XVI.10 The principle of morality in the Orient

, par Stewart

In the case of multiplicity of wives, the more the family ceases to be an entity, the more the laws must connect those detached parts to a center ; and the more various interests are, the better it is for the laws to bring them back to a common interest.

This is accomplished principally by confinement. Women must not only be separated from men by enclosing the house, they must also be separated within this same harem, in such a way that they constitute a sort of individual family within the family. Whence derives for the women the whole practice of morality, of modesty, chastity, reserve, silence, peace, dependency, respect, and love ; in short, a general direction of sentiments towards the best thing in the world by its nature, which is unique attachment to one’s family.

The women naturally have to fulfill so many duties which are proper to them that they cannot be separated enough from everything that could give them other thoughts, all those things we treat as amusements, and those we call business.

We find purer morals in the various states of the Orient in proportion to the stricter confinement of women. In the great states there are necessarily great lords. The greater means they have, the more able they are to keep the women strictly confined and prevent them from re-entering society. That is why women’s morals are admirable in the Turkish, Persian, Mogul, Chinese, and Japanese empires.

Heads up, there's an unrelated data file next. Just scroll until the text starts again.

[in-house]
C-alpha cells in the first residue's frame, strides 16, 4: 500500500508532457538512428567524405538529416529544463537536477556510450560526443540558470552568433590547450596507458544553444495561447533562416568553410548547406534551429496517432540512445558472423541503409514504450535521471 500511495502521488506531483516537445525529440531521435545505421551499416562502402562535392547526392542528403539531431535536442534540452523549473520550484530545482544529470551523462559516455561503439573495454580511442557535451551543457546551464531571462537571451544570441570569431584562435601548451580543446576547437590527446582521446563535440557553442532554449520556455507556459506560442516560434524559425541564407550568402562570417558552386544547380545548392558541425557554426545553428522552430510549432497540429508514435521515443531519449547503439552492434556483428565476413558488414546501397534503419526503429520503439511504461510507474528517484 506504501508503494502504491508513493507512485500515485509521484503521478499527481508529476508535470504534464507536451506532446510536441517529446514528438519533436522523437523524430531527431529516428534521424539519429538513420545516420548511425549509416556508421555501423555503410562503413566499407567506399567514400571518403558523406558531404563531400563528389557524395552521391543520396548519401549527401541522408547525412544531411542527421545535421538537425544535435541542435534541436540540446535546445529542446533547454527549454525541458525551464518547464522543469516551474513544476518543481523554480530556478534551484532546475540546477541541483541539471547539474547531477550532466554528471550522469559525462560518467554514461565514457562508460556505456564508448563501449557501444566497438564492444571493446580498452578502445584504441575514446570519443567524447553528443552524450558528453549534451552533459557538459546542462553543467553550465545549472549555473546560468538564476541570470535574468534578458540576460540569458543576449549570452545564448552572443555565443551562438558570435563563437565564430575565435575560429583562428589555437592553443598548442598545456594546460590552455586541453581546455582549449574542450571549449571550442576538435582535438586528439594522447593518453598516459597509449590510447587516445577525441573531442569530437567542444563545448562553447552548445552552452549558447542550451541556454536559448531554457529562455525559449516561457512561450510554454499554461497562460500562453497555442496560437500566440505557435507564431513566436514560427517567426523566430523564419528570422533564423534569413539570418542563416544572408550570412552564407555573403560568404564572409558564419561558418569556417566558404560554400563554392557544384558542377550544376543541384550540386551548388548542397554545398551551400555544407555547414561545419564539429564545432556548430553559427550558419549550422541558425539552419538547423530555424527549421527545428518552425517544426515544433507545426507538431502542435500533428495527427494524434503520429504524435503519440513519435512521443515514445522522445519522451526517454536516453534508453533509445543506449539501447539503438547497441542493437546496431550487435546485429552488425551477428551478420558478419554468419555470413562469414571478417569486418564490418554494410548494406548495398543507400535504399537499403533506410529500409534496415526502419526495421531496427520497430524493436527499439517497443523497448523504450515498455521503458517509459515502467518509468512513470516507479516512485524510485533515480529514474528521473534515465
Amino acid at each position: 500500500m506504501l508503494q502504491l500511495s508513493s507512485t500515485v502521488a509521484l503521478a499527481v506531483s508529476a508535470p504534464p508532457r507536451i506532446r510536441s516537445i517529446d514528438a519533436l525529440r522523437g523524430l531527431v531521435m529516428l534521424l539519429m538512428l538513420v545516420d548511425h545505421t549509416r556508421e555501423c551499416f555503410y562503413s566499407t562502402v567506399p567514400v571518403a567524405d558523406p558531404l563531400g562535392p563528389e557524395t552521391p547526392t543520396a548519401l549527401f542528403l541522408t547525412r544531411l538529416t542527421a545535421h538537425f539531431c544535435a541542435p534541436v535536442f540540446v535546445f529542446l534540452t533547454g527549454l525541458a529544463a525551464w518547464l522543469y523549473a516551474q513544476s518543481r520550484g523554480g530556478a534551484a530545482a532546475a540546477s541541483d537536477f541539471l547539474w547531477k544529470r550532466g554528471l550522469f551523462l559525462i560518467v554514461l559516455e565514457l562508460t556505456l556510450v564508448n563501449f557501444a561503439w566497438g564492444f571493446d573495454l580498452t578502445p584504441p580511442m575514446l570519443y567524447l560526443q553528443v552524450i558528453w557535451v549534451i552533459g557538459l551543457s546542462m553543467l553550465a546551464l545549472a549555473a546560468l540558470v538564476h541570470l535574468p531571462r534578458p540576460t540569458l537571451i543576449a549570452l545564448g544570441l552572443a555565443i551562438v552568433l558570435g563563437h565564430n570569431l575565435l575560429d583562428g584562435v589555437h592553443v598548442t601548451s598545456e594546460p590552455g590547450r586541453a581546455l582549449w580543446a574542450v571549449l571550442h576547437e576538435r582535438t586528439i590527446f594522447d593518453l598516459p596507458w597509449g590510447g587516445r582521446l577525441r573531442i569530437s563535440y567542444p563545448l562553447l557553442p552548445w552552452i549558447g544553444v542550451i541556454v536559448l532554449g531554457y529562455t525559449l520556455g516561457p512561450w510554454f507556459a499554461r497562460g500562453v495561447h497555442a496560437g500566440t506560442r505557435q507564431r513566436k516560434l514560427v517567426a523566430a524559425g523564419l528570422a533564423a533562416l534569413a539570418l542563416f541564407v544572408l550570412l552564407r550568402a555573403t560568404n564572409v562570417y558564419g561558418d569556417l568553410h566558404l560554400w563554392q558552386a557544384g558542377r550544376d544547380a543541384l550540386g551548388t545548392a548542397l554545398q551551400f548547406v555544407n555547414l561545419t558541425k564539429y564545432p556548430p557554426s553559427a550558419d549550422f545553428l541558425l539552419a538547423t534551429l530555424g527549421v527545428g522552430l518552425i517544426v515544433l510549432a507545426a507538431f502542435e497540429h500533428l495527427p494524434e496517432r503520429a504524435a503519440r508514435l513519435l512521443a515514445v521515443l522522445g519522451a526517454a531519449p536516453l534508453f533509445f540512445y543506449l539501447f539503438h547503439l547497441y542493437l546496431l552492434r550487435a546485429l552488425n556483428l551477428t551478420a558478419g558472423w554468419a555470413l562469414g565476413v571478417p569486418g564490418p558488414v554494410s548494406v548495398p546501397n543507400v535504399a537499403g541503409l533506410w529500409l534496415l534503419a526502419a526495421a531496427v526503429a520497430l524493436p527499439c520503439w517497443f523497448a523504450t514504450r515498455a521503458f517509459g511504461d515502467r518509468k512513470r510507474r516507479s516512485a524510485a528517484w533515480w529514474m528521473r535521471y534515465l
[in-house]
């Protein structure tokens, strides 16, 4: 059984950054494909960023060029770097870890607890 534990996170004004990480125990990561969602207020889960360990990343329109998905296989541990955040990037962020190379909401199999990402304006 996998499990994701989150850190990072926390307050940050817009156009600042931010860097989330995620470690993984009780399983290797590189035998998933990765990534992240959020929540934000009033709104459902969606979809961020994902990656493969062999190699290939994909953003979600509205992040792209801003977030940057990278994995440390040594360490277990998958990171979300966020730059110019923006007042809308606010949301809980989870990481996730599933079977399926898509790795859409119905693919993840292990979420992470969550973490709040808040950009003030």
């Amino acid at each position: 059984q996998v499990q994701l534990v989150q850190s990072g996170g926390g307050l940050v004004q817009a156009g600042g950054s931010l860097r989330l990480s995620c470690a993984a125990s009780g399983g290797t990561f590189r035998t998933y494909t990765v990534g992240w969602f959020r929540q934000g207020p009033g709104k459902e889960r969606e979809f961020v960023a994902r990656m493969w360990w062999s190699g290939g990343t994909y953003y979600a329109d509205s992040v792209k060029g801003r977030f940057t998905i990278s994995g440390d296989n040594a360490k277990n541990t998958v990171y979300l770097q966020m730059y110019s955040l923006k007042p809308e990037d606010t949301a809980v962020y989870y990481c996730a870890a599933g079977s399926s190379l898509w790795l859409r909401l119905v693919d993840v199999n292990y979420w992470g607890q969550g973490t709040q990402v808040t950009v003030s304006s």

The same cannot be said of the Indies, which the infinite number of islands and the situation of the terrain have divided into an infinite number of small states, made despotic by a large number of causes which we have not time to list here.

There, only the wretched loot, and only the wretched are looted. Those who are called great have but very small means ; those who are called wealthy scarcely have their subsistence ; the confinement of women cannot be so strict there, such great precautions cannot be taken to contain them : the corruption of their morals is beyond imagination.

It is there we see the point to which the vices of the climate, largely unfettered, can carry disorder. It is there that nature has a force, and modesty a weakness, beyond our understanding. In Patani [1] the lubricity of the women [2] is so great that the men are forced to fashion a certain apparatus to shield themselves from their enterprises. In that country the two sexes lose even their own laws.


[1Recueil des voyages qui ont servi à l’établissement de la Compagnie des Indes, vol. II, part II, p. 196.

[2In the Maldives, fathers marry daughters at age ten or eleven, because it is a great sin, they say, to let them suffer a need for men (Voyages de François Pyrard, ch. xii). In Bantam, as soon as a daughter is thirteen or fourteen she must be married if she is not to lead a dissolute life (Recueil des voyages qui ont servi à l’établissement de la Compagnie des Indes, p. 348).